Upgrading from OpenMediaVault 1.x to OpenMediaVault 2.x

Having an older PC about, I decided to install OpenMediaVault on there earlier in the year after adding in a 6 TB hard drive for storage, a Gigabit network card to speed up backups and a new BeQuiet! power supply to make it quieter. It has been working smoothly since then and the release of OpenMediaVault 2.x had me wondering how to upgrade to it.

Usefully, I enabled an SSH service for remote logins and set up an account on there for anything that I needed to do. This includes upgrades, taking backups of what is on my NAS drives and even shutting down the machine when I am done with what I need to do on there.

Using an SSH session, the first step was to switch to the administrator account and issue the following command to ensure that my OpenMediaVault 1.x installation was as up to date as it could be:


Once that had completed what it needed to do, the next step was to do the upgrade itself with the following command:


With that complete, it was time to reboot the system and I fired up the web administration interface and spotted a kernel update that I applied. Again the system was restarted and further updates were noticed and these were applied, again through the web interface. The whole thing remains based on Debian 7.x but I am not complaining since it quietly does exactly what I need of it.

Turning off the full height editor option in WordPress 4.0

Though I keep a little eye on WordPress development, it is no way near as rigorous as when I submitted a patch that got me a mention on the contributor list of a main WordPress release. That may explain how the full editor setting, which is turned on by default passed by on me without my taking much in the way of notice of it.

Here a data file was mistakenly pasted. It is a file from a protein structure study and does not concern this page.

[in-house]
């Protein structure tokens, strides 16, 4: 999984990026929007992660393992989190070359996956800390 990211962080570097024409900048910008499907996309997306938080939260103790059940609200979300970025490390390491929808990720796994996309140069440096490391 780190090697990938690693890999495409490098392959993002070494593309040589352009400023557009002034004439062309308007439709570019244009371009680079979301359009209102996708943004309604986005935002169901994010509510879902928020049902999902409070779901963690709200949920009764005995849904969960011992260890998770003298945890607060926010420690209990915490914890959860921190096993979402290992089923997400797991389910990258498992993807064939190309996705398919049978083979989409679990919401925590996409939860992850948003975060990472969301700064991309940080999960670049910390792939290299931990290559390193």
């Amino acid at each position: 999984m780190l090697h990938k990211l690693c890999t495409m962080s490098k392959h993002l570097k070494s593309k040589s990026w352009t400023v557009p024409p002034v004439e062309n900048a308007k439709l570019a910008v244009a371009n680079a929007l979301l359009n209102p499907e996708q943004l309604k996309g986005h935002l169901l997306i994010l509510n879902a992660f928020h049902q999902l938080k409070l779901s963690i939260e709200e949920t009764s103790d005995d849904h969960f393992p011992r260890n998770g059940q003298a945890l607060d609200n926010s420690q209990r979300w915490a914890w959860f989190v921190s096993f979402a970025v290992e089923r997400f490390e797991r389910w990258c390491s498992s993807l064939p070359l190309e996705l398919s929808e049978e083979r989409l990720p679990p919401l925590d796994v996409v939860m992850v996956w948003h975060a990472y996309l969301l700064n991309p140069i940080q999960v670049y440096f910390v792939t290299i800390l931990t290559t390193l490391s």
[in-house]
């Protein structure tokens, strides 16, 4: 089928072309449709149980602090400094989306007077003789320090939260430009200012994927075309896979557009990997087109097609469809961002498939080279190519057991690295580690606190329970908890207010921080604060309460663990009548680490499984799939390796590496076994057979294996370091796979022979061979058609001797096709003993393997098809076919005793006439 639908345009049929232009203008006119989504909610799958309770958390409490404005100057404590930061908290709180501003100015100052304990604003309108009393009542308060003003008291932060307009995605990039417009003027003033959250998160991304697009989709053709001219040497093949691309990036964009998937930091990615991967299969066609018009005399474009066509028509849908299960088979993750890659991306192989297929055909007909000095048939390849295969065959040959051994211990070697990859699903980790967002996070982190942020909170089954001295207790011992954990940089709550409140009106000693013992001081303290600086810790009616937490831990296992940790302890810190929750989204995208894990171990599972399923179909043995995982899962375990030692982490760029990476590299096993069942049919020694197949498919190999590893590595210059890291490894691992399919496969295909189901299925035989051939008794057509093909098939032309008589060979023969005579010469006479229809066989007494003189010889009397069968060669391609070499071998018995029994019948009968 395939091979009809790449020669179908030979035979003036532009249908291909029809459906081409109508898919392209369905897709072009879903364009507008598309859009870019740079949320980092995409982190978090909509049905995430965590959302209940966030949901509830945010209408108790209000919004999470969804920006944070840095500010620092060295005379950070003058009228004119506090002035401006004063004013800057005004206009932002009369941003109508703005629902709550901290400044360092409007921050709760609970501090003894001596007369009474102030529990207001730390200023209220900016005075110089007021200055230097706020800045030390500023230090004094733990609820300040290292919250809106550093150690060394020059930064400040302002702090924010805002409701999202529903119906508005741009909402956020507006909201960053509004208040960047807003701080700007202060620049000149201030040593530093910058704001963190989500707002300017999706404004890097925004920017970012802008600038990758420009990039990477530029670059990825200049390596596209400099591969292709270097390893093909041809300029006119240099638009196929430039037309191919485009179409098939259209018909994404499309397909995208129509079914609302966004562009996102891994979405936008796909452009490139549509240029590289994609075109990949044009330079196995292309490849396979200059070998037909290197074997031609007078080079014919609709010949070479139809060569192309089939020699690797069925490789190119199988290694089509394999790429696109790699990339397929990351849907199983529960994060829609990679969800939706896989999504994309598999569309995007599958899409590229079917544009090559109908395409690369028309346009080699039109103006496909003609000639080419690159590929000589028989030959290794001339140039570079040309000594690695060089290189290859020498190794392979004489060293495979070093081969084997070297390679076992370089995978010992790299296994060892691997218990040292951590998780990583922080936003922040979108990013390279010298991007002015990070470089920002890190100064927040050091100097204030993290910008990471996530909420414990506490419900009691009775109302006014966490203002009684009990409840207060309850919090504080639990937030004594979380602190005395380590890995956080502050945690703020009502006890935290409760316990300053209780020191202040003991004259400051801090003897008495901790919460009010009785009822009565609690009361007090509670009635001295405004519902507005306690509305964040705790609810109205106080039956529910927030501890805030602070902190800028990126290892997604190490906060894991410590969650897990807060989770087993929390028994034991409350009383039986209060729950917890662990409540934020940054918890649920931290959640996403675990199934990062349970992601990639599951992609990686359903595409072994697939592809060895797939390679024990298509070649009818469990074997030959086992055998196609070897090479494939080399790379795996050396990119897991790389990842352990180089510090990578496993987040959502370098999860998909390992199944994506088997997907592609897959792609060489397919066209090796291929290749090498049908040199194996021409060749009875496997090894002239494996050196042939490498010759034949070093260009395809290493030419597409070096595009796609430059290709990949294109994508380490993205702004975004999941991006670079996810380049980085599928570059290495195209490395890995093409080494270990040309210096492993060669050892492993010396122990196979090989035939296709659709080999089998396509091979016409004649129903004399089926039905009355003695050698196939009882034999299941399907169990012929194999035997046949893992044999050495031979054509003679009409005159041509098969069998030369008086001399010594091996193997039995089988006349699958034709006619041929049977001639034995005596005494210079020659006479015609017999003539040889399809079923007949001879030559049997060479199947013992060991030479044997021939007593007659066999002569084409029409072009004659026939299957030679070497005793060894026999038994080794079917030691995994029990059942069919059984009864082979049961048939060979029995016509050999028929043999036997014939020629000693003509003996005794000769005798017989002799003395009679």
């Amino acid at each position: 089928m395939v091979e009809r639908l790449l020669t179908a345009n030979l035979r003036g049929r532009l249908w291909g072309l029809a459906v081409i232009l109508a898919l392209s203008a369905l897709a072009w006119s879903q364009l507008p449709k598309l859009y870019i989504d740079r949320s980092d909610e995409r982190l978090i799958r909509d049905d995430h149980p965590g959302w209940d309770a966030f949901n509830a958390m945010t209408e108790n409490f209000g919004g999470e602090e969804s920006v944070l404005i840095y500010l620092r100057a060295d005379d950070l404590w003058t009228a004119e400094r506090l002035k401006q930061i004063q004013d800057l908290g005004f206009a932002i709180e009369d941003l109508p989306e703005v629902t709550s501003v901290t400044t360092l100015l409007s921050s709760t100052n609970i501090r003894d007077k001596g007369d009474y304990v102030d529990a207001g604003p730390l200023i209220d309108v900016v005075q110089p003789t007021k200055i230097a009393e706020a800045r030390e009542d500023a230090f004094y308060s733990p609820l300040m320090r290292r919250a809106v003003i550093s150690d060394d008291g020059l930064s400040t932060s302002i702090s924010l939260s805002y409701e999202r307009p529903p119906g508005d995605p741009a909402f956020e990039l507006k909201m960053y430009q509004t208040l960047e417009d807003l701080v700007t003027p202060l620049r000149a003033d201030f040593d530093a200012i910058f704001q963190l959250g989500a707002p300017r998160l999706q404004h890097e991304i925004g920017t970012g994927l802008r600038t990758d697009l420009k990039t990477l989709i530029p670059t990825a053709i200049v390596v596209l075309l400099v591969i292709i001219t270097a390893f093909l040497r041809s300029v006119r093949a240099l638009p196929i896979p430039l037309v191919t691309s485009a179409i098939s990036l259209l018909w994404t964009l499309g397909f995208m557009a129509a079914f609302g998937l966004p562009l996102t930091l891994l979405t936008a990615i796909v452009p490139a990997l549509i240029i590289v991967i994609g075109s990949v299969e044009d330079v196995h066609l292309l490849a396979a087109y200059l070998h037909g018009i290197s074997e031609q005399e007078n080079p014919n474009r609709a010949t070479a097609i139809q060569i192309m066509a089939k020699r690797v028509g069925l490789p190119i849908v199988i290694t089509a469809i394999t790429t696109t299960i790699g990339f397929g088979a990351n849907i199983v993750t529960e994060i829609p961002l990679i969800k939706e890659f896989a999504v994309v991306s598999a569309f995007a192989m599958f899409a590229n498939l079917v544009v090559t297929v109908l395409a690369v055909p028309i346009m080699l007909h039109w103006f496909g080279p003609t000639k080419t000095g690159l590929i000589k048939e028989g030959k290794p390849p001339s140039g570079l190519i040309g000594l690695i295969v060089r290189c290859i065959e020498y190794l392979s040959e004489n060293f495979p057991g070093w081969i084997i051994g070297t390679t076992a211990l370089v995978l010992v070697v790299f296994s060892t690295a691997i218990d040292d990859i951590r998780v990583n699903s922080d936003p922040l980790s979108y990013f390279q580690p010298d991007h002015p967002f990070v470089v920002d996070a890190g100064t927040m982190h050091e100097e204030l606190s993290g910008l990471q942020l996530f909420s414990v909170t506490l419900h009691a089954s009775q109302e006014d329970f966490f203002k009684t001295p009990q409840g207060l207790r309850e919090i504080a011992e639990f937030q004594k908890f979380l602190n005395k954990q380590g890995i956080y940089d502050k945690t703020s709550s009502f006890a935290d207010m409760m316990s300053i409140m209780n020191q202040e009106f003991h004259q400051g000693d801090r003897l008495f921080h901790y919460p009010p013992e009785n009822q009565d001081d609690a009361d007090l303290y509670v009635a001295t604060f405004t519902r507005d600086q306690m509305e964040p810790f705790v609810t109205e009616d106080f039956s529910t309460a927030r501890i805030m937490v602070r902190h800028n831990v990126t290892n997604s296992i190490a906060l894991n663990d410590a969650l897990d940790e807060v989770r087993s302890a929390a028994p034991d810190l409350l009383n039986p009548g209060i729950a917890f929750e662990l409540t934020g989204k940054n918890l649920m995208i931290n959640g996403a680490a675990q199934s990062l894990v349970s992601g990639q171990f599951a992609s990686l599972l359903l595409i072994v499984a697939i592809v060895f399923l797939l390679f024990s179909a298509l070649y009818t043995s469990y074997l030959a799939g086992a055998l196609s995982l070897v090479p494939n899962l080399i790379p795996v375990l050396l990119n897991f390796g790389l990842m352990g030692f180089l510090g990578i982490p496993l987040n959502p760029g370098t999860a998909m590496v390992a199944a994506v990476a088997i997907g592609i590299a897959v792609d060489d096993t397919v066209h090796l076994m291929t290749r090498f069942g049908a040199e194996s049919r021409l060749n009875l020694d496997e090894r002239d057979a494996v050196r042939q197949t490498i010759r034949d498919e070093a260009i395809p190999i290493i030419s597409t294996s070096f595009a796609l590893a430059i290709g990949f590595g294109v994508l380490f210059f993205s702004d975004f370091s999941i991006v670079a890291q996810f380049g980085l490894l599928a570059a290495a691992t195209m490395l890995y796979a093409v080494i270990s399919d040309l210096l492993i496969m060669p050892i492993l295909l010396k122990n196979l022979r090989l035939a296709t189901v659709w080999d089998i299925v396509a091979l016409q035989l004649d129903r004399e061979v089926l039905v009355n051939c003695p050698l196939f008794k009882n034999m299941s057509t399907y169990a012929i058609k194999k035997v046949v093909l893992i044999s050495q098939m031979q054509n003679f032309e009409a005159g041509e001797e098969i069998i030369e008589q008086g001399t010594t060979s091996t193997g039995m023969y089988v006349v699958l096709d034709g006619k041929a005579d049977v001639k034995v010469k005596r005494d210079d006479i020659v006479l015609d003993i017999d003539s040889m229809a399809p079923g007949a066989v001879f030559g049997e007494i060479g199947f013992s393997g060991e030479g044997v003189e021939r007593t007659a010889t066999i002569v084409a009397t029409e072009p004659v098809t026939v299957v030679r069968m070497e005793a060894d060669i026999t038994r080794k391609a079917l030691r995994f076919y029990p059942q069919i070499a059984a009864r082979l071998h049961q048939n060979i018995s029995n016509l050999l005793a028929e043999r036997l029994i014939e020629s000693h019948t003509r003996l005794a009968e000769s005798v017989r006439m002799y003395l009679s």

WordPress has become so mature now that I almost do not expect major revisions like the overhauls received by the administration back-end in 2008. The second interface was got so right that it still is with us and there were concerns in my mind at the time as to how usable it would be. Sometimes, those initial suspicions can come to nothing.

However, WordPress 4.0 brought a major change to the editor and I unfortunately am not sure that it is successful. A full height editor sounds a good idea in principle but I found some rough edges to its present implementation that leave me wondering if any UX person got to reviewing it. The first reason is that scrolling becomes odd with the editor’s toolbar becoming fixed when you scroll down far enough on an editor screen. The sidebar scrolling then is out of sync with the editor box, which creates a very odd sensation. Having keyboard shortcuts like CTRL+HOME and CTRL+END not working as they should only convinced me that the new arrangement was not for me and I wanted to turn it off.